UWP‘s latest title The Internet Myth by Paolo Bory has just been released, available in print and open access. Below we have extracted the concluding paragraph from an enlightening Preface by Gabriele Balbi explaining why research like Bory’s is so important in a contemporary setting in understanding digital culture and what the internet has come to mean. And how.
‘Internet imaginaries, ideologies, narratives, and myths (all terms used and explained by Paolo in his book) take time to be built, spread, accepted, and maybe then killed by society. They all have effects in the long term, they need long periods to be metabolized, and their effects are persistent even if often unnoticed. This book uses history, one of the few disciplines able to grasp long-term changes and continuities, in order to understand crucial issues in the relationships between contemporary societies and the Internet. It is an attempt to retrace how the digital culture today is based on forgotten ideas, to revitalize the powerful and persistent narratives behind failed projects, and to understand how the Internet was built with a mix of mythologies, human needs and limits. Every technology of communication is a byproduct of the society that created it. And in every society, imaginaries, ideologies, narratives, and myths play a crucial role in establishing a taken-for-granted and yet powerful system of looking at the world. This book ultimately aims to study the habitus where the Internet was created and, in the end, to better understand the ways in which contemporary societies decide to imagine, show, and limit themselves‘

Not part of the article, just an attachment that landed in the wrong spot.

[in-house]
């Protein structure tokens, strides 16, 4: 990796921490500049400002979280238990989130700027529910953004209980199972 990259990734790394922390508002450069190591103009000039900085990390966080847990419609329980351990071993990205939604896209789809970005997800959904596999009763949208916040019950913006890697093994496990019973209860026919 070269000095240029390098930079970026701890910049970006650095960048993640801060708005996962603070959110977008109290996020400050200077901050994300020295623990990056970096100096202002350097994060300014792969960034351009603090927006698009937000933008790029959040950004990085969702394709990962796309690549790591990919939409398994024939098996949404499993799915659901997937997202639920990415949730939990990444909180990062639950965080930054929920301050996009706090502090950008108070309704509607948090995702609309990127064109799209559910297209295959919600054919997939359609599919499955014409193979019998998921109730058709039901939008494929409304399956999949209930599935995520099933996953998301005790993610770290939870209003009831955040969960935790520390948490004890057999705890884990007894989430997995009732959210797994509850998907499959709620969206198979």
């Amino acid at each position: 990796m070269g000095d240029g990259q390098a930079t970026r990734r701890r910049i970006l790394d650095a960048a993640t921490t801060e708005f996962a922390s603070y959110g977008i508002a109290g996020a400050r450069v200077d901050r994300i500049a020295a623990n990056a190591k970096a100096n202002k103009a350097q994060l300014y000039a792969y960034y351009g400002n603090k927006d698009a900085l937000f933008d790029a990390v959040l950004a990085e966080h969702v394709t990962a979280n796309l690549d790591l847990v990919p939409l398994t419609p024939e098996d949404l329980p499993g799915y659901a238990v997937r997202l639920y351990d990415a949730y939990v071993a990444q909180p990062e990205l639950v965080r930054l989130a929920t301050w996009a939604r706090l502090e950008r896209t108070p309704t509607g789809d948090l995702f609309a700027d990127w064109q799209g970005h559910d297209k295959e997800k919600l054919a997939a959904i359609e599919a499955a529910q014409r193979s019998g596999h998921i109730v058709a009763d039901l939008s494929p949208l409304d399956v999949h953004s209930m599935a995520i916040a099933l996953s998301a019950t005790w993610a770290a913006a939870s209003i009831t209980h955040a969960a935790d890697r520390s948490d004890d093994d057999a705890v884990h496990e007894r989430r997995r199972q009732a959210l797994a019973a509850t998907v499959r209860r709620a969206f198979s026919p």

The Internet Myth is the second of our Critical and Digital Social Media Studies series titles looking at digital and internet history in 2020, the other Incorporating the Digital Commons by Benjamine Birkinbine. Robert Hassan explored the conceptual shift to the digital too since 1989, in The Condition of Digitality (also 2020).